Until this month, few Australian sports fans had heard of Jian Fang Lay. Despite appearing at every Olympics since Sydney 2000, and winning seven Commonwealth Games medals, the 48-year-old had flown under the radar. With minimal funding and limited media interest, Australia’s table tennis players too often toil in obscurity.
No longer. By competing at Tokyo 2020, Lay has become one of only two Australian women to contest six Olympic Games. Her run to the third round of the women’s singles table tennis competition captivated the nation – Lay has become a cult figure. On Sunday, she will be back at the table in the team’s contest.
“I’m now afraid to go out,” laughs Lay when asked about her new-found fame back home. “Everyone knows about me. I’m very grateful for Australia’s support – all the messages, go go go. It means a lot.”
Born in China, Lay moved to Melbourne in 1994 and soon became one of Australia’s best table tennis players. She has spent much of the subsequent two and a half decades trotting the globe representing Australia in Oceania Championships, World Championships, Commonwealth Games and the Olympics.
A mother of two, Lay has spoken of her gratitude to her husband, Jorge Lay, for his support as she represented Australia. “He gives me all the support – takes annual leave from work, so he can look after our children while I’m away competing,” she said in 2017.
Lay was a late call-up to the Tokyo Games following the withdrawal of Stephanie Sang. Lay says she was untroubled by her late addition. “It didn’t worry me,” she says. “When I heard I got on the team, I was very excited.”
But Australia’s table tennis head coach John Murphy speaks glowingly of Lay’s willingness to accept the last-minute roster spot. “It just shows how professional Jian is,” he says. “She was prepared and ready, even on the late notice.”
Lay, ranked 156th in the world – Australia’s highest-ranked player – had a successful start to her Tokyo campaign. She beat Cuba’s Daniela Fonseca in qualifying, before triumphing over Italy’s Debora Vivarelli in the first round. Lay then beat Poland’s Qian Li to progress to the third round – equalling her best Olympic individual performance.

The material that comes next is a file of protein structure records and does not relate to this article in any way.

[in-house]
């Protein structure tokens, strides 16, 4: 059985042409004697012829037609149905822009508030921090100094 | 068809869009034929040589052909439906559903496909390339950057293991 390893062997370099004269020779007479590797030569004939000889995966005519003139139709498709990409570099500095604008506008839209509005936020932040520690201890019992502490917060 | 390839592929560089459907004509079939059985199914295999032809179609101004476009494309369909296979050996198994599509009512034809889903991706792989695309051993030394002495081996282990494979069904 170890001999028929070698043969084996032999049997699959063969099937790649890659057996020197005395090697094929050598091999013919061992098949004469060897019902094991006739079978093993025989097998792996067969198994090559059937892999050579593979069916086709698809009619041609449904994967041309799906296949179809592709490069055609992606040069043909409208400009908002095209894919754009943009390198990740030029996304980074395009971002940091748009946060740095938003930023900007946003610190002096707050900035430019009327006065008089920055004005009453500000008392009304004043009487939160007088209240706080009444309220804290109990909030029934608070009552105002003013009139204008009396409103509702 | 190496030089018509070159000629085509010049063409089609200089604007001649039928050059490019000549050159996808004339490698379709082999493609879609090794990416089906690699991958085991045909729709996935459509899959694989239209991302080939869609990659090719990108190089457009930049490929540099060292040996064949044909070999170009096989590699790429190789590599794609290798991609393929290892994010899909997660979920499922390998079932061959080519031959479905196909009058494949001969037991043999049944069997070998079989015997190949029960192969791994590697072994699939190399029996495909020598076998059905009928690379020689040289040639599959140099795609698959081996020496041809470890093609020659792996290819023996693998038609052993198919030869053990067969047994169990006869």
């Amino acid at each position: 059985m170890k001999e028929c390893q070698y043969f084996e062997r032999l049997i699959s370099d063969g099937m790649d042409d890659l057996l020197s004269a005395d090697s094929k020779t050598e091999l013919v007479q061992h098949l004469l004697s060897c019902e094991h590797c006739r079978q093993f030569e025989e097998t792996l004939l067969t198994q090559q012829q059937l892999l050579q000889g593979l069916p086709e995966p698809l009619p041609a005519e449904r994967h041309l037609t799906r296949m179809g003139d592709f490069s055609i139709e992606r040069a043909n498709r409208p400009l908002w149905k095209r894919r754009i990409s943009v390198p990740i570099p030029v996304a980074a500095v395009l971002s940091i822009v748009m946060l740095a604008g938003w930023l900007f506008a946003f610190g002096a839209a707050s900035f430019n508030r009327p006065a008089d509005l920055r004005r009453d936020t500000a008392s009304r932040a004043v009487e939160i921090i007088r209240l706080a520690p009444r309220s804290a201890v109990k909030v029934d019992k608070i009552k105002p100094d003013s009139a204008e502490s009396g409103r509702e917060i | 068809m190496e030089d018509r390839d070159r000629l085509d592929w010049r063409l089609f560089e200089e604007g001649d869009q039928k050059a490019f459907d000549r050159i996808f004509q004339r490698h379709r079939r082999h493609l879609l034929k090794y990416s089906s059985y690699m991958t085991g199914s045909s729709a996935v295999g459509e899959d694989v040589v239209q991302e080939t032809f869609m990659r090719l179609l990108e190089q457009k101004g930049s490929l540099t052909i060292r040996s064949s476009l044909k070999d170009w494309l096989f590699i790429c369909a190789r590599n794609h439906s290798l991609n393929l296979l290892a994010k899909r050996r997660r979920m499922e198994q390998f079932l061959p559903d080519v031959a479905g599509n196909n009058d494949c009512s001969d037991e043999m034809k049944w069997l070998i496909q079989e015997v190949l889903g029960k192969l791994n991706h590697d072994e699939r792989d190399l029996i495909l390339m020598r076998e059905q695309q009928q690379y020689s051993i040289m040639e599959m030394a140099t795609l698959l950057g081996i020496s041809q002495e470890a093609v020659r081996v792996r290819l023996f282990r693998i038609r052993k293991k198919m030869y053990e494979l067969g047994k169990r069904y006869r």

But Lay’s dream run would end on Tuesday, losing four sets to zero to three-time European champion and Rio 2016 silver medallist Han Ying of Germany. It was heartbreak for Lay, who was 5-0 up at one stage the first set, but suffered from a controversial referee’s decision with the first set evenly balanced following a fight-back from her opponent.
“The umpire gave the point to the German player,” says Lay, still evidently disappointed by the call. “That’s why I lost the first match. The second match I was still thinking a little bit [about it]. But she’s a very good player. I did try my best.”
With Germany and Australia facing off in the team’s competition on Sunday, a rematch may be on the cards. “Maybe I play her again,” she adds. “But the second time I will know the things I will need to do.”
Head coach Murphy says he is grateful for the experience Lay brings to the team. “The biggest thing she brings for Australia is her belief that she can win on the biggest stage,” he says. “That comes out here at the Olympic Games when you go out to play a European champion, a multiple European champion – it shows the next generation of Australian players that it is possible to compete at the highest level. That’s a huge part – that belief factor.”
Murphy is also grateful for the boost to his sport’s profile back in Australia. The sport is approaching a financial cliff after the Australian Institute of Sport cut Table Tennis Australia’s able-bodied high performance funding for 2021-2022. They had previously been receiving a quarter of a million dollars each year.
“It has been huge for table tennis to have the coverage that Jian has been able to achieve, with the results that she has had here in Tokyo,” says Murphy. “Obviously from a grass roots perspective we will have an influx of young players having been inspired by the performance of Jian and the team.
“From a performance perspective, we’re building towards the Commonwealth Games next year and the Olympics in Paris with Jian firmly in our plans,” he continues. “Any player who can get the results that Jian did here would be going to the Commonwealth Games with a chance to win medals. So from a performance perspective it’s huge for us.”
The humble Lay is not thinking so far ahead. “Six Olympics is a big achievement for myself and my team as well,” she says. “I think it’s a long time to go [to Paris] – three years is a long time. I have a one year plan – not thinking too much [about the longer-term].”
Instead, Lay is just happy that her sport is enjoying new found popularity in Australia. “Now a lot of people can know how good is table tennis,” she says. “Table tennis is a thinking game you know. You have to play smart and quick.”